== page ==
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Synthetic description of the piano soundboard mechanical mobility

Abstract : An expression of the piano soundboard mechanical mobility (in the direction normal to the soundboard) depending on a small number of parameters and valid up to several kHz is given in this communication. Up to 1.1 kHz, our experimental and numerical investigations confirm previous results showing that the soundboard behaves like a homogeneous plate with isotropic properties and clamped boundary conditions. Therefore, according to the Skudrzyk mean-value theorem (Skudrzyk 1980), only the mass of the structure M, the modal density n(f), and the mean loss factor eta(f), are needed to express the average driving point mobility. Moreover, the expression of the envelope - resonances and antiresonances - of the mobility can be derived, according to (Langley 1994). We measured the modal loss factor and the modal density of the soundboard of an upright piano in playing condition, in an anechoic environment. The measurements could be done up to 2.5 kHz, with a novel high-resolution modal analysis technique (see the ICA companion-paper, Ege and Boutillon (2010)). Above 1.1 kHz, the change in the observed modal density together with numerical simulations confirm Berthaut's finding that the waves in the soundboard are confined between adjacent ribs (Berthaut et al. 2003). Extending the Skudrzyk and Langley approaches, we synthesize the mechanical mobility at the bridge up to 2.5 kHz. The validity of the computation for an extended spectral domain is discussed. It is also shown that the evolution of the modal density with frequency is consistent with the rise of mobility (fall of impedance) in this frequency range and that both are due to the inter-rib effect appearing when the half-wavelength becomes equal to the rib spacing. Results match previous observations by Wogram (1980), Conklin (1996), Giordano (1998), Nakamura (1983) and could be used for numerical simulations for example. This approach avoids the detailed description of the soundboard, based on a very high number of parameters. However, it can be used to predict the changes of the driving point mobility, and possibly of the sound radiation in the treble range, resulting from structural modifications.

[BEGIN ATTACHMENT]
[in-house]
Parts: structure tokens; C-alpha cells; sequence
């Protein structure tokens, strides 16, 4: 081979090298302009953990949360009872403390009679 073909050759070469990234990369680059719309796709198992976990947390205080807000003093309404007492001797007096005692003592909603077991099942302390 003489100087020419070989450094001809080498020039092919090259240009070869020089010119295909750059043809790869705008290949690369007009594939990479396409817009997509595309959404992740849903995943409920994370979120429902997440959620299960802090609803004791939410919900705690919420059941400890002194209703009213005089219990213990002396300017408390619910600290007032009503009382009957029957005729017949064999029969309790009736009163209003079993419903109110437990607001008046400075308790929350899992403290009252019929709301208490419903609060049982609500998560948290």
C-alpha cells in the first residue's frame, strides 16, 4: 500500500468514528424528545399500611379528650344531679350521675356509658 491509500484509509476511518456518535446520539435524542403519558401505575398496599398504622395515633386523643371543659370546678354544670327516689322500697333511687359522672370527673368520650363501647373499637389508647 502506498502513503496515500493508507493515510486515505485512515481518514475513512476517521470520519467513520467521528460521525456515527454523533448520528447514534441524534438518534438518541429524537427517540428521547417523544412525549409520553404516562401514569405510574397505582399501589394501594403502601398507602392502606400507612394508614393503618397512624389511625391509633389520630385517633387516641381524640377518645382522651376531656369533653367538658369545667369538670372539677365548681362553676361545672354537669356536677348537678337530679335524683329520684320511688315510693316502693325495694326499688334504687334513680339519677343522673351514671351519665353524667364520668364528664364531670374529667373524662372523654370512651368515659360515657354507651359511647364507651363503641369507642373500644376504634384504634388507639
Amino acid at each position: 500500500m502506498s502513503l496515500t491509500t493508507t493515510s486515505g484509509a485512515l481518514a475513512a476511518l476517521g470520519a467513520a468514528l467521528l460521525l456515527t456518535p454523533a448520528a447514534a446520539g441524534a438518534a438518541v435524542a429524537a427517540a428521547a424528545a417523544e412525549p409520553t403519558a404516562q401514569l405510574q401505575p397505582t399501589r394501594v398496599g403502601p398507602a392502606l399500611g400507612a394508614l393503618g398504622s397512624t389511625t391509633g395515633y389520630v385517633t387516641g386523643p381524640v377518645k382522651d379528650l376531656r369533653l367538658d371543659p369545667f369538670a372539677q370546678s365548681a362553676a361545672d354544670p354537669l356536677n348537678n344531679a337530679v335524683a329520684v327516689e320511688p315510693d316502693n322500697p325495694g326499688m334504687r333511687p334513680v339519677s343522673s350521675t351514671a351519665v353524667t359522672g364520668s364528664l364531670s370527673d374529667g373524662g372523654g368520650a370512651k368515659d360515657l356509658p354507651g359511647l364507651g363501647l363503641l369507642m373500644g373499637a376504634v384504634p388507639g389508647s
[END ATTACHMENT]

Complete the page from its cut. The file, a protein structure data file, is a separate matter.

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Contributor : Kerem Ege <>
Submitted on : Thursday, October 18, 2012 - 10:11:40 PM
Last modification on : Thursday, December 19, 2019 - 2:12:32 AM
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  • HAL Id : hal-00558193, version 1
  • ARXIV : 1210.5688


Kerem Ege, Xavier Boutillon. Synthetic description of the piano soundboard mechanical mobility. 20th International Symposium on Music Acoustics, ISMA 2010, Aug 2010, Sydney and Katoomba, Australia. pp.5. ⟨hal-00558193⟩



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